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AN OVERVIEW OF THE INDIAN DEFENCE MARKET



The Indian defence sector includes all facets of the acquisition of military vehicles, weapons and other equipment, as well as plans for upgrading and modernization, and offers insights into the country's budget allocation and expenditure in the past, current and projected periods.


The army segment had the largest market share of all the segments as of 2019. The Indian Army's modernization and capacity growth are taking place at a rapid pace. In 2017, to modernise the army, the Indian government announced plans to upgrade INSAS rifles with rifles capable of firing NATO cartridges of 7.62 × 51 mm. It is also expected that the proposed procurement/upgrade of a range of air defence guns and equipment would further increase the potential of ground-based air defence. India is also in talks with the United States to acquire USD 1 billion worth of the National Advanced Surface-to-Air Missile System-II (NASAMS-II), an advanced air defence system. In November 2019, the Department of Defence signed a contract with the Ordnance Factory Board worth USD 2.8 billion to develop 464 additional major T-90s combat tanks for the Indian Army. In the years to come, such innovations, along with several other plans to modernise the armed forces of the country, will support the growth of the segment.


The Indian Department of Defence is taking several steps to help 'Make in India' in the defence manufacturing field. Via Defence Public Sector Undertakings (DPSUs) and Ordnance Factories, the Department of Defence Production (DDP) has developed wide-ranging manufacturing capacity for the production of new defence equipment. Heavy trucks, arms and ammunition, tanks, armoured vehicles, helicopters, combat aircraft, warships, submarines, missiles, electronic devices, earth moving machinery, special alloys and special-purpose steels are all manufactured goods. By promoting 'Make in India' through based, sustained, and evolved indigenization initiatives, the IAF is working towards obtaining self-sufficiency. Currently, it focuses on reducing the reliance on importing defence equipment. In the recent past, it has inducted light combat aircraft, Akash missiles, and advanced light helicopters (ALH). In the future, it also aims to induce more capable and potent LCA Mk-IA.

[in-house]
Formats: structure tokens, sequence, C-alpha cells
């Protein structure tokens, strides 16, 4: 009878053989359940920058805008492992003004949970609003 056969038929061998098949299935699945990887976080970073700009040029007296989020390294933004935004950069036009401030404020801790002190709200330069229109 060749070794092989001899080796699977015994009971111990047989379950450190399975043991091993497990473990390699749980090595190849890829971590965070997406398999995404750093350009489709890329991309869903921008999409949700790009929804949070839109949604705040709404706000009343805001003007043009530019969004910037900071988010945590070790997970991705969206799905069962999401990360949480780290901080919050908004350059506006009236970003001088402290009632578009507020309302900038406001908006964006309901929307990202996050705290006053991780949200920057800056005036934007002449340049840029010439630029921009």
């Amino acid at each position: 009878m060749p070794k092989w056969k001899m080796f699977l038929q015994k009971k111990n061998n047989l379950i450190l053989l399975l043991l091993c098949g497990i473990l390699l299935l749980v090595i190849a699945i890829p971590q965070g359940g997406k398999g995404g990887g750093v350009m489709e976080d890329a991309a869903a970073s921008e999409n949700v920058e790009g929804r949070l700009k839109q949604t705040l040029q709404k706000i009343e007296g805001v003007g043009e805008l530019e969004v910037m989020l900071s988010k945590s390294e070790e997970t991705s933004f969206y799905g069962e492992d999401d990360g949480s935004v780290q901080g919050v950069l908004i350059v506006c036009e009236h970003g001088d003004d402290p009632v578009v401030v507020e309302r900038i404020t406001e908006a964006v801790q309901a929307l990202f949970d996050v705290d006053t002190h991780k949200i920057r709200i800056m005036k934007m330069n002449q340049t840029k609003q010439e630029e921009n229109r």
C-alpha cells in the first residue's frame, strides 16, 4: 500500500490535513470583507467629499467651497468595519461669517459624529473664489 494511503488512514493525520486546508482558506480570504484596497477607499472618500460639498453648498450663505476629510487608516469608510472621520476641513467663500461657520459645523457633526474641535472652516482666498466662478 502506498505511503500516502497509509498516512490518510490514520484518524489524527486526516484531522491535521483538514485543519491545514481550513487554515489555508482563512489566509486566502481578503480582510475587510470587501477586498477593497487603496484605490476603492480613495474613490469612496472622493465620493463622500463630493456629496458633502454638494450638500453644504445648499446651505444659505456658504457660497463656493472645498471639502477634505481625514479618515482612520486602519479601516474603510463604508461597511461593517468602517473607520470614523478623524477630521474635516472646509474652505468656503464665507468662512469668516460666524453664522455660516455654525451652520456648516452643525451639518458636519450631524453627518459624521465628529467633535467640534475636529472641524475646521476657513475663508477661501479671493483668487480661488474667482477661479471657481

The Indian government launched schemes, such as the Uttar Pradesh Security Corridor, in February 2018 under the 'Make in India' initiative (UPDC). The UPDC is expected to be attracting INR 200 billion worth of investment. Protection PSUs, including the Ordnance Factory Board, have announced INR 37 billion in UPDC investments. During DEFEXPO 2020, MoUs worth INR 50 billion were signed with the state government by 23 firms. The state government has provided substantial benefits to attract developers, including reimbursement of 25 percent of the cost of land, transportation subsidies, and reimbursement of 75 percent of the cost of transfer of technology to anchor units.

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